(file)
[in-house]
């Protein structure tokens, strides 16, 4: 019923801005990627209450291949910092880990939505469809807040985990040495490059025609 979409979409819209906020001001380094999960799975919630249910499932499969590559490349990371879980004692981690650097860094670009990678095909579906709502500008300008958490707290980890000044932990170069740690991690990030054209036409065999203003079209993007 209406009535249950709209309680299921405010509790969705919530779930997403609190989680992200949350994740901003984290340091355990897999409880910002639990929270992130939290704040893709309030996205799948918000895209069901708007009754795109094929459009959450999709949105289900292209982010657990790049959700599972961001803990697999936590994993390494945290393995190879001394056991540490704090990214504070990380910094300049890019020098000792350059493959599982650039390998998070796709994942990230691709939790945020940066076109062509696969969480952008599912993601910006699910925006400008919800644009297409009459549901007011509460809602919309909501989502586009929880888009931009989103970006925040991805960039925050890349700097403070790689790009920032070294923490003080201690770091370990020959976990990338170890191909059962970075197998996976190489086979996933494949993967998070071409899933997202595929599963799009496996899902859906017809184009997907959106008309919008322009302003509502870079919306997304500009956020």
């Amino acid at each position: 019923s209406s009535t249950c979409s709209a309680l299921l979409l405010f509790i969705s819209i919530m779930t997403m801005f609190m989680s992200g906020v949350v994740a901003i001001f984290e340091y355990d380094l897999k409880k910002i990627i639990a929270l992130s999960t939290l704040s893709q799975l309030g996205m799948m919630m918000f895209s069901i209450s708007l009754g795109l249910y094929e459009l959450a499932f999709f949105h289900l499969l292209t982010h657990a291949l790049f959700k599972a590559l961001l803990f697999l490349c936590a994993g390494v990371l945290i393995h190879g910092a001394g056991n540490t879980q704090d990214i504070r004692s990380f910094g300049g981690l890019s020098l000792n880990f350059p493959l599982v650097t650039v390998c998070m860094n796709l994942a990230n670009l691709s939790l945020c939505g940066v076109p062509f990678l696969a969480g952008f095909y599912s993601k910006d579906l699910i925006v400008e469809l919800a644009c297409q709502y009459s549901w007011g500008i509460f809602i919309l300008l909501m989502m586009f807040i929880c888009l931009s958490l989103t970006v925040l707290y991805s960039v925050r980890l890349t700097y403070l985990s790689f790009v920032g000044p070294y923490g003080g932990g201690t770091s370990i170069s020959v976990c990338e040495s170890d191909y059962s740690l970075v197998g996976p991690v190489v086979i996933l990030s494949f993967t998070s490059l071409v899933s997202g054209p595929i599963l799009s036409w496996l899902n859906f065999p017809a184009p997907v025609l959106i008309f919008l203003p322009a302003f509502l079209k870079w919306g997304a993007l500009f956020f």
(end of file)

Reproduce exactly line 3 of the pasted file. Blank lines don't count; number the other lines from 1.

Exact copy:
């Amino acid at each position: 019923s209406s009535t249950c979409s709209a309680l299921l979409l405010f509790i969705s819209i919530m779930t997403m801005f609190m989680s992200g906020v949350v994740a901003i001001f984290e340091y355990d380094l897999k409880k910002i990627i639990a929270l992130s999960t939290l704040s893709q799975l309030g996205m799948m919630m918000f895209s069901i209450s708007l009754g795109l249910y094929e459009l959450a499932f999709f949105h289900l499969l292209t982010h657990a291949l790049f959700k599972a590559l961001l803990f697999l490349c936590a994993g390494v990371l945290i393995h190879g910092a001394g056991n540490t879980q704090d990214i504070r004692s990380f910094g300049g981690l890019s020098l000792n880990f350059p493959l599982v650097t650039v390998c998070m860094n796709l994942a990230n670009l691709s939790l945020c939505g940066v076109p062509f990678l696969a969480g952008f095909y599912s993601k910006d579906l699910i925006v400008e469809l919800a644009c297409q709502y009459s549901w007011g500008i509460f809602i919309l300008l909501m989502m586009f807040i929880c888009l931009s958490l989103t970006v925040l707290y991805s960039v925050r980890l890349t700097y403070l985990s790689f790009v920032g000044p070294y923490g003080g932990g201690t770091s370990i170069s020959v976990c990338e040495s170890d191909y059962s740690l970075v197998g996976p991690v190489v086979i996933l990030s494949f993967t998070s490059l071409v899933s997202g054209p595929i599963l799009s036409w496996l899902n859906f065999p017809a184009p997907v025609l959106i008309f919008l203003p322009a302003f509502l079209k870079w919306g997304a993007l500009f956020f």